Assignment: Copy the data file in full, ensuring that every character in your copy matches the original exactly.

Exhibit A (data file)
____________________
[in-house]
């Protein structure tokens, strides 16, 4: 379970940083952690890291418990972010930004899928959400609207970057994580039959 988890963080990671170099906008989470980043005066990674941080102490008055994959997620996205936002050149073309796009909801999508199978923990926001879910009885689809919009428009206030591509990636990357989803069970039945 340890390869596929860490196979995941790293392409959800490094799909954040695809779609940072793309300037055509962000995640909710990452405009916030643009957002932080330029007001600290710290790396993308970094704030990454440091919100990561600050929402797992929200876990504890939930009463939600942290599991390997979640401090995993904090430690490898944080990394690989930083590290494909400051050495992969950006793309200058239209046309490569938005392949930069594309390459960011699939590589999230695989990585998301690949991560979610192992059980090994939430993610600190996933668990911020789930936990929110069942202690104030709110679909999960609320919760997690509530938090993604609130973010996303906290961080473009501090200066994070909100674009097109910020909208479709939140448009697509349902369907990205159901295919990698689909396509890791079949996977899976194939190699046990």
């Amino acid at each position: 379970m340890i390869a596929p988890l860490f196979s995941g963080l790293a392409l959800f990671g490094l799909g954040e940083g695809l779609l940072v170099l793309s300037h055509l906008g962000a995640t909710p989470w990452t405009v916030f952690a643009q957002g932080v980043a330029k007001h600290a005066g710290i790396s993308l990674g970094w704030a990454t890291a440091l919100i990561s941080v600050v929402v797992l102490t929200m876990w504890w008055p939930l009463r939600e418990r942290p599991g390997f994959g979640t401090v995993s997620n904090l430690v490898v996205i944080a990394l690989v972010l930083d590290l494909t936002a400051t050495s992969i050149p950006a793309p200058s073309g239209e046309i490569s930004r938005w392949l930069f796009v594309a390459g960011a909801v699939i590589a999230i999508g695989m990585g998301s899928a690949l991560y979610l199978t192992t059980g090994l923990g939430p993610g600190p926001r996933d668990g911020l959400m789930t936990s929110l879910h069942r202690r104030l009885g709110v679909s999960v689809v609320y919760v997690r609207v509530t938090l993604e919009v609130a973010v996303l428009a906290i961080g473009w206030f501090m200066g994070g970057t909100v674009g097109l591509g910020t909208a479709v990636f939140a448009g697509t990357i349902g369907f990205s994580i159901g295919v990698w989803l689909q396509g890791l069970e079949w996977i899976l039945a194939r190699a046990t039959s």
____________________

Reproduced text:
[in-house]
């Protein structure tokens, strides 16, 4: 379970940083952690890291418990972010930004899928959400609207970057994580039959 988890963080990671170099906008989470980043005066990674941080102490008055994959997620996205936002050149073309796009909801999508199978923990926001879910009885689809919009428009206030591509990636990357989803069970039945 340890390869596929860490196979995941790293392409959800490094799909954040695809779609940072793309300037055509962000995640909710990452405009916030643009957002932080330029007001600290710290790396993308970094704030990454440091919100990561600050929402797992929200876990504890939930009463939600942290599991390997979640401090995993904090430690490898944080990394690989930083590290494909400051050495992969950006793309200058239209046309490569938005392949930069594309390459960011699939590589999230695989990585998301690949991560979610192992059980090994939430993610600190996933668990911020789930936990929110069942202690104030709110679909999960609320919760997690509530938090993604609130973010996303906290961080473009501090200066994070909100674009097109910020909208479709939140448009697509349902369907990205159901295919990698689909396509890791079949996977899976194939190699046990």
């Amino acid at each position: 379970m340890i390869a596929p988890l860490f196979s995941g963080l790293a392409l959800f990671g490094l799909g954040e940083g695809l779609l940072v170099l793309s300037h055509l906008g962000a995640t909710p989470w990452t405009v916030f952690a643009q957002g932080v980043a330029k007001h600290a005066g710290i790396s993308l990674g970094w704030a990454t890291a440091l919100i990561s941080v600050v929402v797992l102490t929200m876990w504890w008055p939930l009463r939600e418990r942290p599991g390997f994959g979640t401090v995993s997620n904090l430690v490898v996205i944080a990394l690989v972010l930083d590290l494909t936002a400051t050495s992969i050149p950006a793309p200058s073309g239209e046309i490569s930004r938005w392949l930069f796009v594309a390459g960011a909801v699939i590589a999230i999508g695989m990585g998301s899928a690949l991560y979610l199978t192992t059980g090994l923990g939430p993610g600190p926001r996933d668990g911020l959400m789930t936990s929110l879910h069942r202690r104030l009885g709110v679909s999960v689809v609320y919760v997690r609207v509530t938090l993604e919009v609130a973010v996303l428009a906290i961080g473009w206030f501090m200066g994070g970057t909100v674009g097109l591509g910020t909208a479709v990636f939140a448009g697509t990357i349902g369907f990205s994580i159901g295919v990698w989803l689909q396509g890791l069970e079949w996977i899976l039945a194939r190699a046990t039959s």